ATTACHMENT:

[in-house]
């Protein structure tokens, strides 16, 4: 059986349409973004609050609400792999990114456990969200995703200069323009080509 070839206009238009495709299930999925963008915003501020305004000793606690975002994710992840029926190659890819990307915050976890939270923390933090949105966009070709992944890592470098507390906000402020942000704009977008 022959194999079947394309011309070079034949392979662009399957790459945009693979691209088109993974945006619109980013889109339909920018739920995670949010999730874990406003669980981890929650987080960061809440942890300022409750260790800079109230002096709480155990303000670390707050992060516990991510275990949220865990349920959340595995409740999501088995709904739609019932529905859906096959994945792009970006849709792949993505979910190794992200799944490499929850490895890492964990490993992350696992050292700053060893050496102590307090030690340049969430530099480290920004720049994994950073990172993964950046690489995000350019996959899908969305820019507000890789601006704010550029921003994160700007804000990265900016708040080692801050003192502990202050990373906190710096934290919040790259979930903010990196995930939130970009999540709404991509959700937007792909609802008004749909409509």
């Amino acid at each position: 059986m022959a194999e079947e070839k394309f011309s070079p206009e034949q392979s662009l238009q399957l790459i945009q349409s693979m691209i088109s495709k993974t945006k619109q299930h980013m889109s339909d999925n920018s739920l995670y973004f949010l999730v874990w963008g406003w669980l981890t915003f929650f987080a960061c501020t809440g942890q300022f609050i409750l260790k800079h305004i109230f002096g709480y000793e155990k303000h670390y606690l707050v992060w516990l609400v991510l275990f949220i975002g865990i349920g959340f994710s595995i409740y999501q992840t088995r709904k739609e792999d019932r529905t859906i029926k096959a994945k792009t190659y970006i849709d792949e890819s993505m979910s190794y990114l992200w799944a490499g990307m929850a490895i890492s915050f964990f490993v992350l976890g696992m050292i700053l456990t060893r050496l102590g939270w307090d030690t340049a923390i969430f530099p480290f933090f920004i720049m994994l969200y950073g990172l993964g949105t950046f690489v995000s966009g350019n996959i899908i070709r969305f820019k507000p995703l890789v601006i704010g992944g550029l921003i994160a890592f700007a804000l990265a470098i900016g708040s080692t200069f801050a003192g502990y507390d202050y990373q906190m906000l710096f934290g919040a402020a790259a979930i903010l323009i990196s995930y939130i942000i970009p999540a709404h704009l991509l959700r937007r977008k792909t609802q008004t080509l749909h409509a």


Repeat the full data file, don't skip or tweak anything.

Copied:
[in-house]
């Protein structure tokens, strides 16, 4: 059986349409973004609050609400792999990114456990969200995703200069323009080509 070839206009238009495709299930999925963008915003501020305004000793606690975002994710992840029926190659890819990307915050976890939270923390933090949105966009070709992944890592470098507390906000402020942000704009977008 022959194999079947394309011309070079034949392979662009399957790459945009693979691209088109993974945006619109980013889109339909920018739920995670949010999730874990406003669980981890929650987080960061809440942890300022409750260790800079109230002096709480155990303000670390707050992060516990991510275990949220865990349920959340595995409740999501088995709904739609019932529905859906096959994945792009970006849709792949993505979910190794992200799944490499929850490895890492964990490993992350696992050292700053060893050496102590307090030690340049969430530099480290920004720049994994950073990172993964950046690489995000350019996959899908969305820019507000890789601006704010550029921003994160700007804000990265900016708040080692801050003192502990202050990373906190710096934290919040790259979930903010990196995930939130970009999540709404991509959700937007792909609802008004749909409509």
């Amino acid at each position: 059986m022959a194999e079947e070839k394309f011309s070079p206009e034949q392979s662009l238009q399957l790459i945009q349409s693979m691209i088109s495709k993974t945006k619109q299930h980013m889109s339909d999925n920018s739920l995670y973004f949010l999730v874990w963008g406003w669980l981890t915003f929650f987080a960061c501020t809440g942890q300022f609050i409750l260790k800079h305004i109230f002096g709480y000793e155990k303000h670390y606690l707050v992060w516990l609400v991510l275990f949220i975002g865990i349920g959340f994710s595995i409740y999501q992840t088995r709904k739609e792999d019932r529905t859906i029926k096959a994945k792009t190659y970006i849709d792949e890819s993505m979910s190794y990114l992200w799944a490499g990307m929850a490895i890492s915050f964990f490993v992350l976890g696992m050292i700053l456990t060893r050496l102590g939270w307090d030690t340049a923390i969430f530099p480290f933090f920004i720049m994994l969200y950073g990172l993964g949105t950046f690489v995000s966009g350019n996959i899908i070709r969305f820019k507000p995703l890789v601006i704010g992944g550029l921003i994160a890592f700007a804000l990265a470098i900016g708040s080692t200069f801050a003192g502990y507390d202050y990373q906190m906000l710096f934290g919040a402020a790259a979930i903010l323009i990196s995930y939130i942000i970009p999540a709404h704009l991509l959700r937007r977008k792909t609802q008004t080509l749909h409509a």